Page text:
Watch the movie if you get a chance. Saif Ali Khan's performance makes it worthwhile.

Tuesday, September 12, 2006

Simple things

The 5th anniversary of September 11, 2001 has resulted in a lot of deep thought on the web and elsewhere about terrorism. Much American writing perceives this as a unique evil, a successor to fascism, nazism and communism. As America battled the great evils of the 20th century, so shall it win this "struggle for civilization", Bush said, and "lead the 21st century into a shining age of human liberty".

In all the noise about terrorism, I believe some simple things remain unsaid. I offer some here:
  • Terrorism is not a uniquley American problem. Defining terrorism as violence against randomly targeted civilians by non-state groups, we can identify several countries that have suffered for long: Israel, India, Sri Lanka and Colombia are examples. People in other countries like Turkey, Pakistan, Russia, Britain and Spain have been victims of occasional, albeit brutal, incidents. If it is not a uniquely American problem, it is unlikely to have a uniquely American solution.
  • In almost every case of terrorist violence, there is a political context. This does not mean that the political context justifies the terrorism. Nevertheless, it is necessary to understand the underlying political problem in order to solve it. Good police action will likely mitigate the problem but will not solve it. Terrorism is the symptom of an underlying disease. Treating the symptoms while ignoring the disease is a bad idea.

  • The elephant in the room is the unacknowledged political context of terrorism against Americans. The context has many dimensions, but one common underlying thread: the use and abuse of military and economic muscle to project power and earn profits around the world. In the middle east, what started with Iran in the 1950s is still continuing in Iraq today.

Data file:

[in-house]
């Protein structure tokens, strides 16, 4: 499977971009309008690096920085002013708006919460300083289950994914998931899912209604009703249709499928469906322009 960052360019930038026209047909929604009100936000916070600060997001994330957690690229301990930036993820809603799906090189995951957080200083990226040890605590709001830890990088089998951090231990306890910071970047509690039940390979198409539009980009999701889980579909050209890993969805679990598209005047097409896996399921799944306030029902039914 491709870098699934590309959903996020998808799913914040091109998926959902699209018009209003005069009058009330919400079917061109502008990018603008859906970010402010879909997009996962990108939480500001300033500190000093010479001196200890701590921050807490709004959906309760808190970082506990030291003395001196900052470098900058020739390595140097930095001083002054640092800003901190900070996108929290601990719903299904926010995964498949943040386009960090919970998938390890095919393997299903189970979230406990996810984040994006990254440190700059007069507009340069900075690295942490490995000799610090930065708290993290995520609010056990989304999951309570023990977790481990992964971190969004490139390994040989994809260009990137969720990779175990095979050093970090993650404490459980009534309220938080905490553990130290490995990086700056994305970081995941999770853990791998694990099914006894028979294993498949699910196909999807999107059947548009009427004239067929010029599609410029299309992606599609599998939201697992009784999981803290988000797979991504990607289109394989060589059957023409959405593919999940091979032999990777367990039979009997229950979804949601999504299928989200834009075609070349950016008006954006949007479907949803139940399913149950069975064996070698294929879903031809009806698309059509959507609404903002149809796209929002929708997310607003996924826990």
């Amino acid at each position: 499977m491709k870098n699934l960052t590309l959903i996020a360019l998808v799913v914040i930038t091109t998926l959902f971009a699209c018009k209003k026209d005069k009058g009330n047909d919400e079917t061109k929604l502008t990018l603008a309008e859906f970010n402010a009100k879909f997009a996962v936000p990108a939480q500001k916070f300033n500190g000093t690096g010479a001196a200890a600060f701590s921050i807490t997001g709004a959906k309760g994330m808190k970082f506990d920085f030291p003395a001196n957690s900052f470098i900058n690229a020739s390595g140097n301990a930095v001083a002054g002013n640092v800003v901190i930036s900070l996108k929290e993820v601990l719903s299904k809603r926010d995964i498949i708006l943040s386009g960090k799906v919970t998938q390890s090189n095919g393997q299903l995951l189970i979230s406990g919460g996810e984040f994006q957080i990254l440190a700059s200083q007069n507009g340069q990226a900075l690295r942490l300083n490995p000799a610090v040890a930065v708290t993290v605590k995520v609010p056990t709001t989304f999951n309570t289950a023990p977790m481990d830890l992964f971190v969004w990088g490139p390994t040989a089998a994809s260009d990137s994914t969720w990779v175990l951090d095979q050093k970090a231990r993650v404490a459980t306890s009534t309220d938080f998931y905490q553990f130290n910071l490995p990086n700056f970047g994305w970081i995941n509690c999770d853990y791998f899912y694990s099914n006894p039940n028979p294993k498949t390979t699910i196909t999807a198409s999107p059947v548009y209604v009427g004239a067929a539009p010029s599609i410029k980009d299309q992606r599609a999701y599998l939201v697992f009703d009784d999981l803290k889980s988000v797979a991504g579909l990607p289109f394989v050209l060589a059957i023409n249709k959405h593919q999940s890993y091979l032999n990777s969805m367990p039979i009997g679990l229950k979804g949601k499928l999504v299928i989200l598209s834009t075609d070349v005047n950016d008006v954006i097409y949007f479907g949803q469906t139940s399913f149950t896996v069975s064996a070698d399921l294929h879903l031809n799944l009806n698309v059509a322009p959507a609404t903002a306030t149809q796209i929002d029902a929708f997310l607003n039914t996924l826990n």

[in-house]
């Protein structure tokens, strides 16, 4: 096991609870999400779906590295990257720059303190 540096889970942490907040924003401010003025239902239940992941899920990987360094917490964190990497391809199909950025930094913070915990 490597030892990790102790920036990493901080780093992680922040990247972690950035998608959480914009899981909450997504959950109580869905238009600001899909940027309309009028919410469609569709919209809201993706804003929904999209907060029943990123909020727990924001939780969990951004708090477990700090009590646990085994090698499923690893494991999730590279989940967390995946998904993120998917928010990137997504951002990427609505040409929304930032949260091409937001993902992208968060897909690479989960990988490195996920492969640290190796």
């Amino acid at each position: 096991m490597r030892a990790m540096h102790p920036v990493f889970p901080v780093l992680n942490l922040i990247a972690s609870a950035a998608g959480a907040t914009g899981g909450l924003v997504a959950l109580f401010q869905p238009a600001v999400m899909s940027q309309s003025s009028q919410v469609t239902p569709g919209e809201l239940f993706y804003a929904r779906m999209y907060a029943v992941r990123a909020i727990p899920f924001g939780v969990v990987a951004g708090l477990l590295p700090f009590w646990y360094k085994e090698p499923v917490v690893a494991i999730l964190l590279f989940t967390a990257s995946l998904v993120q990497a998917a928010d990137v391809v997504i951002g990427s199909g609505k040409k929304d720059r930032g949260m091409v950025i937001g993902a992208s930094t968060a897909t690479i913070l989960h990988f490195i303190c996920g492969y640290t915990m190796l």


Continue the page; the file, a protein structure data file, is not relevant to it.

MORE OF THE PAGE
• Terrorism is not an ideology. It may well be a tactic adopted by some ideologues, but that does not make it an ideology. Most often it is employed in the service of some political aims - Palestine, Punjab and Kashmir are good examples. Any particular strand of terrorism dies out only when adherents to its underlying cause dwindle in number.
  • Terrorism is too broad a category. Wanting to defeat terrorism is somewhat like wanting to end all violence. We may be able to curb violence (and control terrorism) but it is not likely that we will eradicate either of the two.
  • A good analogy for terrorism is cancer. Cancers are of many different kinds and depend a lot on context and individual circumstances. There is no panacea for cancer. Prevention and careful disease management are the keys to prolonging life. There are no guarantees that a particular regimen of treatment will be successful. (It is surprising how far the analogy goes. Radiation therapy is like the often brutal action by security forces. It damages healthy tissue without necessarily curing the sickness).

In the 1970s, the Nixon administration had declared a war on cancer. After about 35 years, even with the best scientific talent that the world has had to offer, cancer is not completely understood, let alone vanquished. I don't foresee the current war on terror faring that much better.